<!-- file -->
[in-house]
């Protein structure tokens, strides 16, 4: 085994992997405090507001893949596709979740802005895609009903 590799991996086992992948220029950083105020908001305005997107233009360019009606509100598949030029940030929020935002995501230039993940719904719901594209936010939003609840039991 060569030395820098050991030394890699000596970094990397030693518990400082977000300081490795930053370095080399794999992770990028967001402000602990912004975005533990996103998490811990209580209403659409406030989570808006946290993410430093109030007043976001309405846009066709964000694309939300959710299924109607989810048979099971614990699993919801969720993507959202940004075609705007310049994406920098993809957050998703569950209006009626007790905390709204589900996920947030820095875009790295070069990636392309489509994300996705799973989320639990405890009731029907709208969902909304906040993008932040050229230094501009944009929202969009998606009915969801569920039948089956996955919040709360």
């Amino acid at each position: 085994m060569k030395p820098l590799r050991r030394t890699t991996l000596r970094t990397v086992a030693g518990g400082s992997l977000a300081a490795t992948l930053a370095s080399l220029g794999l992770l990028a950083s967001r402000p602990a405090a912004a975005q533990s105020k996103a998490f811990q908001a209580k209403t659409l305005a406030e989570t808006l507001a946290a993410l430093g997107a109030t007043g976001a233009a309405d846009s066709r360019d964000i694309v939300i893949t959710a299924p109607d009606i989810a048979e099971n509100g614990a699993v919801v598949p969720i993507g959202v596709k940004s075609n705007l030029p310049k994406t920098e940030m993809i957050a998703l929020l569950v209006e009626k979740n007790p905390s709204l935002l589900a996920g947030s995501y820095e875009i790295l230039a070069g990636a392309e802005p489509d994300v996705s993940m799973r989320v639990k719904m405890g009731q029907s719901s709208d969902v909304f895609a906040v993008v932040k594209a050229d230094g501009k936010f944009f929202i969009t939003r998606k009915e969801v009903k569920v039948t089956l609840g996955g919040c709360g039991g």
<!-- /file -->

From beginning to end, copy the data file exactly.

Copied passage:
[in-house]
């Protein structure tokens, strides 16, 4: 085994992997405090507001893949596709979740802005895609009903 590799991996086992992948220029950083105020908001305005997107233009360019009606509100598949030029940030929020935002995501230039993940719904719901594209936010939003609840039991 060569030395820098050991030394890699000596970094990397030693518990400082977000300081490795930053370095080399794999992770990028967001402000602990912004975005533990996103998490811990209580209403659409406030989570808006946290993410430093109030007043976001309405846009066709964000694309939300959710299924109607989810048979099971614990699993919801969720993507959202940004075609705007310049994406920098993809957050998703569950209006009626007790905390709204589900996920947030820095875009790295070069990636392309489509994300996705799973989320639990405890009731029907709208969902909304906040993008932040050229230094501009944009929202969009998606009915969801569920039948089956996955919040709360």
């Amino acid at each position: 085994m060569k030395p820098l590799r050991r030394t890699t991996l000596r970094t990397v086992a030693g518990g400082s992997l977000a300081a490795t992948l930053a370095s080399l220029g794999l992770l990028a950083s967001r402000p602990a405090a912004a975005q533990s105020k996103a998490f811990q908001a209580k209403t659409l305005a406030e989570t808006l507001a946290a993410l430093g997107a109030t007043g976001a233009a309405d846009s066709r360019d964000i694309v939300i893949t959710a299924p109607d009606i989810a048979e099971n509100g614990a699993v919801v598949p969720i993507g959202v596709k940004s075609n705007l030029p310049k994406t920098e940030m993809i957050a998703l929020l569950v209006e009626k979740n007790p905390s709204l935002l589900a996920g947030s995501y820095e875009i790295l230039a070069g990636a392309e802005p489509d994300v996705s993940m799973r989320v639990k719904m405890g009731q029907s719901s709208d969902v909304f895609a906040v993008v932040k594209a050229d230094g501009k936010f944009f929202i969009t939003r998606k009915e969801v009903k569920v039948t089956l609840g996955g919040c709360g039991g």